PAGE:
5. Apply for the SBA Coronavirus Relief Loan

In his address to the nation, President Trump announced the government’s plan to help sole proprietors and small and medium-sized businesses (SMBs) in response to the coronavirus outbreak.

The plan is to:

  • Provide small business loans to organizations impacted by economic slowdown as a result of the coronavirus
  • Provide an immediate, 3-month tax holiday for businesses

Since many businesses might be forced to take loans for staying afloat you should consider applying for SBA relief funding before closing the shop.

Here is the Process for Accessing SBA’s Coronavirus (COVID-19) Disaster Relief Lending

  • The U.S. Small Business Administration is offering designated states and territories low-interest federal disaster loans for working capital to small businesses suffering substantial economic injury as a result of the Coronavirus (COVID-19). Upon a request received from a state’s or territory’s Governor, SBA will issue under its own authority, as provided by the Coronavirus Preparedness and Response Supplemental Appropriations Act that was recently signed by the President, an Economic Injury Disaster Loan declaration.
  • Any such Economic Injury Disaster Loan assistance declaration issued by the SBA makes loans available to small businesses and private, non-profit organizations in designated areas of a state or territory to help alleviate economic injury caused by the Coronavirus (COVID-19).
  • SBA’s Office of Disaster Assistance will coordinate with the state’s or territory’s Governor to submit the request for Economic Injury Disaster Loan assistance.
  • Once a declaration is made for designated areas within a state, the information on the application process for Economic Injury Disaster Loan assistance will be made available to all affected communities.
  • These loans may be used to pay fixed debts, payroll, accounts payable and other bills that can’t be paid because of the disaster’s impact. The interest rate is 3.75% for small businesses without credit available elsewhere; businesses with credit available elsewhere are not eligible. The interest rate for non-profits is 2.75%.
  • SBA offers loans with long-term repayments in order to keep payments affordable, up to a maximum of 30 years. Terms are determined on a case-by-case basis, based upon each borrower’s ability to repay.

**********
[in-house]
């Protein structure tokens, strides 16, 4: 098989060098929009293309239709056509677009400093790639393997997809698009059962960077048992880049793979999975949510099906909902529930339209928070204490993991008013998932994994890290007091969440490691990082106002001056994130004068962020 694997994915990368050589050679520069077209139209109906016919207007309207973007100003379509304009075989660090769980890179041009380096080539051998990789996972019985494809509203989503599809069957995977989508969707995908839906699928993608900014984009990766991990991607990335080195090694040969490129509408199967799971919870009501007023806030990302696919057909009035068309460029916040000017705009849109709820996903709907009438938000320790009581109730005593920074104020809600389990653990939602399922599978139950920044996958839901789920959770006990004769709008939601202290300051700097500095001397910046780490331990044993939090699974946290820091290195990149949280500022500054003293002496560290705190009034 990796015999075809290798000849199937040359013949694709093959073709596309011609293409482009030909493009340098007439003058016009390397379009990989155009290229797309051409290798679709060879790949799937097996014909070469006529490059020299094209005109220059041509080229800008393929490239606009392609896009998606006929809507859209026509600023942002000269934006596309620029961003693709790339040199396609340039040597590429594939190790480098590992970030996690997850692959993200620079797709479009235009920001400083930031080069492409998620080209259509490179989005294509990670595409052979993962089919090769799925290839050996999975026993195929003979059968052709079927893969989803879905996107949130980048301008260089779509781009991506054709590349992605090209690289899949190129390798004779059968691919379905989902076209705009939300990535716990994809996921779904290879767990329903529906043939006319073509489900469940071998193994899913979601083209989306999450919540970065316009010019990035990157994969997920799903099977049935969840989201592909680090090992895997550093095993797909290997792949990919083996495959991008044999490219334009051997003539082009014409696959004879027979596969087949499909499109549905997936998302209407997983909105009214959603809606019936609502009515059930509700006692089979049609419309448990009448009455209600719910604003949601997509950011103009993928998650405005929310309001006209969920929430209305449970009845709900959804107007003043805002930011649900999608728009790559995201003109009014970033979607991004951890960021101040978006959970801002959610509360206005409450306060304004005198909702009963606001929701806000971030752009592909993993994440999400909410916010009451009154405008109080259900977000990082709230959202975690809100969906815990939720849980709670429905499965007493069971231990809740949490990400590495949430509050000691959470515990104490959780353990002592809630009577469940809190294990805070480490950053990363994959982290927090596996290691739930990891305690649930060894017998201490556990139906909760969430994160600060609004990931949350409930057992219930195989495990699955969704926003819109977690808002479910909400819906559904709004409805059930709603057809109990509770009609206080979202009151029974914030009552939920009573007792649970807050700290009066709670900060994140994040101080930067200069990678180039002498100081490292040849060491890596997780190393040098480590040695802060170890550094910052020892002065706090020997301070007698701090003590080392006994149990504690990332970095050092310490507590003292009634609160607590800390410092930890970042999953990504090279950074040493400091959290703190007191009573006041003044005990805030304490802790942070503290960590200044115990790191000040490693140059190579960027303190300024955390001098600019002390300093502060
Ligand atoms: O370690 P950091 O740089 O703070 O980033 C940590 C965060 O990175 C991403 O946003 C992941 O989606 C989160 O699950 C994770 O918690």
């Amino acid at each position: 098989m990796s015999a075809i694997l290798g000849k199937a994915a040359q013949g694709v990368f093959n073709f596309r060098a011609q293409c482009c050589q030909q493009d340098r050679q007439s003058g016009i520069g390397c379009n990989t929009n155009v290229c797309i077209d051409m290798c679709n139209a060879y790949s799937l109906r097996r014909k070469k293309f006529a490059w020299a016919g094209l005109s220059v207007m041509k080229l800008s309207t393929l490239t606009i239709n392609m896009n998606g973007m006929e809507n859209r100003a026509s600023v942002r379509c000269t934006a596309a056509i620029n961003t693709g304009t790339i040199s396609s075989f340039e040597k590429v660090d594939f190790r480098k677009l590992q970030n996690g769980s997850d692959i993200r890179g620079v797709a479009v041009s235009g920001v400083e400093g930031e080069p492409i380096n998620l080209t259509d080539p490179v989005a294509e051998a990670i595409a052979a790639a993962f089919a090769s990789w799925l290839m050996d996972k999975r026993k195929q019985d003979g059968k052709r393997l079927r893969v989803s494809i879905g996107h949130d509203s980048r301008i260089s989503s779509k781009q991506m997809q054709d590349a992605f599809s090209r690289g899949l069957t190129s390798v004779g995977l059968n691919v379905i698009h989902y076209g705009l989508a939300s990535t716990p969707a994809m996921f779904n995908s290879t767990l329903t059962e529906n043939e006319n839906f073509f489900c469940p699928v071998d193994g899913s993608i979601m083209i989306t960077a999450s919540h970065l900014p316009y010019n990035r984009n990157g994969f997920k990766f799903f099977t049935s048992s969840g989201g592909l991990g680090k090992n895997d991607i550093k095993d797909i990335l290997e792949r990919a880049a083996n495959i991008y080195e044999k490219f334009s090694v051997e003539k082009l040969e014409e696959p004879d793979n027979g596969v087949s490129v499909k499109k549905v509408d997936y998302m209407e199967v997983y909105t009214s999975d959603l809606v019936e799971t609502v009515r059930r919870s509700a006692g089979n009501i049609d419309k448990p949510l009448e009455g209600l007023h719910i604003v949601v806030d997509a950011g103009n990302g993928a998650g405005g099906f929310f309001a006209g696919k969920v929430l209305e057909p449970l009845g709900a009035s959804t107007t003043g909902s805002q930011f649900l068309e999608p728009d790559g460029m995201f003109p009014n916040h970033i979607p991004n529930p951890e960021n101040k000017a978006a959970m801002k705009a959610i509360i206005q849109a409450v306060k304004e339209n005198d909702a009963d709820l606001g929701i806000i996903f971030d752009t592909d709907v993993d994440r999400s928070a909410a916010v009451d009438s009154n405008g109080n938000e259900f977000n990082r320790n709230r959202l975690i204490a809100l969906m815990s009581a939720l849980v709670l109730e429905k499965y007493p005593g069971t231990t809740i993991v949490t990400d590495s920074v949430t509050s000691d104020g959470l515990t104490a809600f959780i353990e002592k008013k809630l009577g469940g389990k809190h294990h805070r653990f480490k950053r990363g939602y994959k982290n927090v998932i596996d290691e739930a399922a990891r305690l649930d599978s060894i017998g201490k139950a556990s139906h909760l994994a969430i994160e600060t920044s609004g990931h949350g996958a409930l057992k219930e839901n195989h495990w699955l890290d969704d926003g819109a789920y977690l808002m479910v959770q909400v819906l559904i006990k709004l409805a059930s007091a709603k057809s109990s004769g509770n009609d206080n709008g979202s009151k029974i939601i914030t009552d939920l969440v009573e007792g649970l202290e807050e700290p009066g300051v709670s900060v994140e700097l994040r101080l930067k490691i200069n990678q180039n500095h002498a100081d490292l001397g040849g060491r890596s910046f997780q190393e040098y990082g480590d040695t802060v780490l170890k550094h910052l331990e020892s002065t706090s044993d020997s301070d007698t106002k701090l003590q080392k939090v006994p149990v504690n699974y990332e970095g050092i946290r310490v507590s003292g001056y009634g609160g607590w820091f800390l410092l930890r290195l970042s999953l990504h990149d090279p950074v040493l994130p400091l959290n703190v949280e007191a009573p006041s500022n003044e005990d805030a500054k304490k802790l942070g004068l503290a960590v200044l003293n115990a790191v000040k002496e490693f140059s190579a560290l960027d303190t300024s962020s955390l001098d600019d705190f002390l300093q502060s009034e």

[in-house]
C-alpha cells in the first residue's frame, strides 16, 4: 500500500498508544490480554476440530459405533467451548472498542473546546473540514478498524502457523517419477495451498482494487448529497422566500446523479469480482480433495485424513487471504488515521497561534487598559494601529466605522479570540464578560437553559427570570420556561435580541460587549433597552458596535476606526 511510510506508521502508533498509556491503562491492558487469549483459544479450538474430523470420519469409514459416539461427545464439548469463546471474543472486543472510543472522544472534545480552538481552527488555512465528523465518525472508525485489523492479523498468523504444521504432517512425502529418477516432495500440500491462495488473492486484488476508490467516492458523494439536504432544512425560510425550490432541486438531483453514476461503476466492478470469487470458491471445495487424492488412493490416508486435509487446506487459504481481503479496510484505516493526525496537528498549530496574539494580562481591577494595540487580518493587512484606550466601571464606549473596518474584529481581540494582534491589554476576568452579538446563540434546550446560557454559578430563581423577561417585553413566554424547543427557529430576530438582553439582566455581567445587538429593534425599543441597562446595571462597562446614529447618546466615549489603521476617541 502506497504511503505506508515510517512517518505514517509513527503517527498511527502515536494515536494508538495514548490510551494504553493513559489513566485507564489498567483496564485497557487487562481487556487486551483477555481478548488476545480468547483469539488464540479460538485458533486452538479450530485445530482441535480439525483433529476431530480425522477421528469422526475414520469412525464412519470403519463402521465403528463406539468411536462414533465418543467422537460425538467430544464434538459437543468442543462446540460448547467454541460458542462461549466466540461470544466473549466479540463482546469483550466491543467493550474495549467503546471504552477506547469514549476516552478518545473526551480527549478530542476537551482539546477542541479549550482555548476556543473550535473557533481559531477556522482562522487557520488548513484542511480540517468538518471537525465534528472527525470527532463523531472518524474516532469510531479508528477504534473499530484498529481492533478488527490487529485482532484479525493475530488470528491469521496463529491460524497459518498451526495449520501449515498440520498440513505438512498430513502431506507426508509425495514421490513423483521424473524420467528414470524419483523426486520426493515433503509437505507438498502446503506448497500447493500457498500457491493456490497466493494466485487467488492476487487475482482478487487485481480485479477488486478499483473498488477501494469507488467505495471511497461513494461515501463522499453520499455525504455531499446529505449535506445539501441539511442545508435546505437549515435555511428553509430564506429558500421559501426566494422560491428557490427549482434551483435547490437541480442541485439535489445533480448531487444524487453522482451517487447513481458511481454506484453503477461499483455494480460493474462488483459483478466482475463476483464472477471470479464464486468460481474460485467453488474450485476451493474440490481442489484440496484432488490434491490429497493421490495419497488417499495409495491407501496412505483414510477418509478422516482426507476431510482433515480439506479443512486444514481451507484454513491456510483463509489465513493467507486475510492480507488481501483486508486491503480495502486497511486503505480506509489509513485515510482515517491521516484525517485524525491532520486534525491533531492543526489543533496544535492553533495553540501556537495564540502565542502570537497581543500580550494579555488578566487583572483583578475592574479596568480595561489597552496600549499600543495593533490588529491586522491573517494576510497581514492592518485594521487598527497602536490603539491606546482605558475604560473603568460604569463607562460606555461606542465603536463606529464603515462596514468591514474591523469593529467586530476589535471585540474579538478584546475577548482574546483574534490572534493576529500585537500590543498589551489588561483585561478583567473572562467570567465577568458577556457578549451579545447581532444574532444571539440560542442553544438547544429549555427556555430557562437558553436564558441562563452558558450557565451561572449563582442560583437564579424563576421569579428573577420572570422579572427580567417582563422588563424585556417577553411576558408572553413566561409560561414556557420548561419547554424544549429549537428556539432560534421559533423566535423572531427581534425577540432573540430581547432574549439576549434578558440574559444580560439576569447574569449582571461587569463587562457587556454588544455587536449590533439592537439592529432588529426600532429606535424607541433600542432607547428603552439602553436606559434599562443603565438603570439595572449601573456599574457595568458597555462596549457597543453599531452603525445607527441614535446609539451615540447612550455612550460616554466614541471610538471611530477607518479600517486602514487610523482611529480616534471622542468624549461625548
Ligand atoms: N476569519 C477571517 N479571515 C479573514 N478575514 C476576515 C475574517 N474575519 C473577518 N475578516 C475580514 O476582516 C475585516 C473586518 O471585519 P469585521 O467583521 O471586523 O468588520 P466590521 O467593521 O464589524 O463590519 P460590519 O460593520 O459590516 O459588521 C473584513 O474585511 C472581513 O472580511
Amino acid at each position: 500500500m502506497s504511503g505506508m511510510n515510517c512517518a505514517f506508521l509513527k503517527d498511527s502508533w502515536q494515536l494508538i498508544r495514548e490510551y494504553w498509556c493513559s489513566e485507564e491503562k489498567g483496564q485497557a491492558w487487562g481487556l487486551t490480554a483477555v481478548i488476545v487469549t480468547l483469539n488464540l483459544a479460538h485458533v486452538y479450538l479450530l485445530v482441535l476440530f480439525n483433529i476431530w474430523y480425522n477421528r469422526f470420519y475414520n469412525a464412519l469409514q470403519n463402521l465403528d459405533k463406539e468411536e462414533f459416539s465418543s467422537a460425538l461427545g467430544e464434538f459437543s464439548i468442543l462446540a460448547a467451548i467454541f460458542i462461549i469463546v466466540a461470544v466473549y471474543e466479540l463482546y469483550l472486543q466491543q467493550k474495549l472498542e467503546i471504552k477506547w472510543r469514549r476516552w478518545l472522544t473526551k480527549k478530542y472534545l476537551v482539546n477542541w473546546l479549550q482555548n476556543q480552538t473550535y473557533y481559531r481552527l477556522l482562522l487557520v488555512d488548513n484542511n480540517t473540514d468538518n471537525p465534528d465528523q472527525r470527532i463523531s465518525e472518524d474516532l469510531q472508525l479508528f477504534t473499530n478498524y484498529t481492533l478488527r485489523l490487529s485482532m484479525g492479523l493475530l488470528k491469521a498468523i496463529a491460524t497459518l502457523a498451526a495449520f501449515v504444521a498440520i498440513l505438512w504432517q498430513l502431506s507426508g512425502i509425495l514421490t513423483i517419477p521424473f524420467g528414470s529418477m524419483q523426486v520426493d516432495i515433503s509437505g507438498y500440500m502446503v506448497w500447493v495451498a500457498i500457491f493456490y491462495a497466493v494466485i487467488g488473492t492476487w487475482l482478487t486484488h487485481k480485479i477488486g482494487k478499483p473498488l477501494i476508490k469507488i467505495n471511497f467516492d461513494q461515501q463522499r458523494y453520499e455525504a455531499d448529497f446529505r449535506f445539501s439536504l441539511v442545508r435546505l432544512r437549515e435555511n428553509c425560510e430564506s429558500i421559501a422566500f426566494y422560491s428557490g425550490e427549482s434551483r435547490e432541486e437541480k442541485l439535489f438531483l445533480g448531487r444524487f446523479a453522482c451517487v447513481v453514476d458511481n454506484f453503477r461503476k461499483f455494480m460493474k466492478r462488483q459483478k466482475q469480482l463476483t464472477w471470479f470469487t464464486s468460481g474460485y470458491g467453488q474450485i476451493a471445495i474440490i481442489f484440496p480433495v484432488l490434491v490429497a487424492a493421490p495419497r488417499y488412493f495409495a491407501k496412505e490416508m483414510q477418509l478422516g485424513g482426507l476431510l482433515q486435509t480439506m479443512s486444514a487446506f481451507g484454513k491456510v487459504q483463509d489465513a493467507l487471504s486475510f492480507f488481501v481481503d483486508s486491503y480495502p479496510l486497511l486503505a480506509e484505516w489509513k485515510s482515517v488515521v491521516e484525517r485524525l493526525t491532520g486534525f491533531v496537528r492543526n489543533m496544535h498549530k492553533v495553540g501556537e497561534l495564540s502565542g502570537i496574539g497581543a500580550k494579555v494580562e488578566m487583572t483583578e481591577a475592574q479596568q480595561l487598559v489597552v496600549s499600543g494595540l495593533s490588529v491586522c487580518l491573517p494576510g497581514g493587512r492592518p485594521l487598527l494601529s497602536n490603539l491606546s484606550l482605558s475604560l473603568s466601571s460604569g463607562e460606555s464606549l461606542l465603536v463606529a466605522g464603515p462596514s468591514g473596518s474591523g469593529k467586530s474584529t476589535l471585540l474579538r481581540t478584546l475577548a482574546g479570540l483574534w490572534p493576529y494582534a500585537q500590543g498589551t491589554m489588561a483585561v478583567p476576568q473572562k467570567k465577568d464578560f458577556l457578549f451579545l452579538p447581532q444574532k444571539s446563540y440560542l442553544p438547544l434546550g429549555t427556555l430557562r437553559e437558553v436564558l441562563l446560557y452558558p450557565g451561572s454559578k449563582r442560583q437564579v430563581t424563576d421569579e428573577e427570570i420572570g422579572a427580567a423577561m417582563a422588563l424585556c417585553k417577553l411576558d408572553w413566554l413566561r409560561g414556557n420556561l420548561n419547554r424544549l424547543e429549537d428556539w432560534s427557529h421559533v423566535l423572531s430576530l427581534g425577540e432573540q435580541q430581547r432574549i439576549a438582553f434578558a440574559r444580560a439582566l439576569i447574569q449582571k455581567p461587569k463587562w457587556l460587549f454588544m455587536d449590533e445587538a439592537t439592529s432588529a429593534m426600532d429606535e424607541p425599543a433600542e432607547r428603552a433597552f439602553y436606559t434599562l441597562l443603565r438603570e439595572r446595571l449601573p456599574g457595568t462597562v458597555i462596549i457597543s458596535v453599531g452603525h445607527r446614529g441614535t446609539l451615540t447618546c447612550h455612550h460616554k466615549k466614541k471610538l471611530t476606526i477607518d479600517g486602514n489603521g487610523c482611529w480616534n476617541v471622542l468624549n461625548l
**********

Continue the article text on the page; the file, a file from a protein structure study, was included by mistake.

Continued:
• SBA’s Economic Injury Disaster Loans are just one piece of the expanded focus of the federal government’s coordinated response, and the SBA is strongly committed to providing the most effective and customer-focused response possible.

Here is a response from one business owner who contacted their county:

Thank you for contacting the SBA Disaster Customer Service Center.

A disaster declaration has not yet been announced for the county where your business is located. Therefore, SBA Disaster Loan Assistance is currently unavailable for Coronavirus related economic impact on businesses in your area.

Once a declaration is made, the U.S. Small Business Administration will begin offering designated states and territories low-interest federal disaster loans for working capital to small businesses suffering substantial economic injury as a result of the Coronavirus (COVID-19). The application process for Economic Injury Disaster Loan assistance will be made available to all affected communities as well as updated on our website: SBA.gov/disaster.

SBA’s Economic Injury Disaster Loans are just one piece of the expanded focus of the federal government’s coordinated response, and the SBA is strongly committed to providing the most effective and customer-focused response possible.


Office of Disaster Assistance, Customer Service Center U.S. Small Business Administration

Should You Apply for SBA or Wait for Federal Grants?

The COVID-19 SBA loans are available to apply for online right now. However, it sounds like Congress is trying to pass new loans with better terms – no interest and/or loan forgiveness.

If you apply now, will that exclude you from these new types of loans?

If we were to judge from previous experience we would say yes.

Here is a quote from Gov. Phil Murphy:

Murphy said he was using the lessons learned after Hurricane Sandy, when businesses scrambled to get the loans, making them ineligible for grants that were offered later.

However, there’s no sense in waiting for applying for loans as you would have to agree and sign off on everything. It takes an average of 43.5 days to get the process done. If you can’t afford to wait jump on these things as soon as you can.

If business is wiped out for the year you’re not going to want to wait another month and a half just to get that extra low interest loan.

Submit your SBA disaster loan application as soon as possible. Then ask your SBA representative about increasing your loan for mitigation purposes. There is no cost to apply, and you are under no obligation to accept a loan if approved.

Will other forms be released by other orgs and state governments? Probably, but none of them are guaranteed to be expedited or even qualify you.

Here is how the application process went down for one owner in NC:

So I applied the first day it become available to NC and my experience with it is:

It took me about an hour and a half to complete

There was no mention of loan product, interest rates, terms, or even what I was asking for

  • It was purely a gathering of information about me and my current liabilities and assets
  • I haven’t heard anything beyond an automated email

Whatever you decide to do, the main principle should be:

Don’t be afraid to ask for help. The worst they can say is no.

We Want to Offer Our Small Share of Support

Starting a business in these times may be hard but it’s not impossible.

It’s encouraging to remember the fact that billion dollar empires such as Airbnb, Dropbox and Groupon emerged in the wake of the 2008 recession.

In the hopes of helping your dreams come true we are offering a free two-months of InvoiceQuick yearly subscription for every new user. We know it’s not a life-changing offer, but in these times every dime counts. Just talk to our support to get the discount code.

We don’t wanna put that pressure on you but remember that Shakespeare wrote King Lear while being quarantined during the plague.

Stay brave and keep hustlin’ 😷🐱‍🏍📈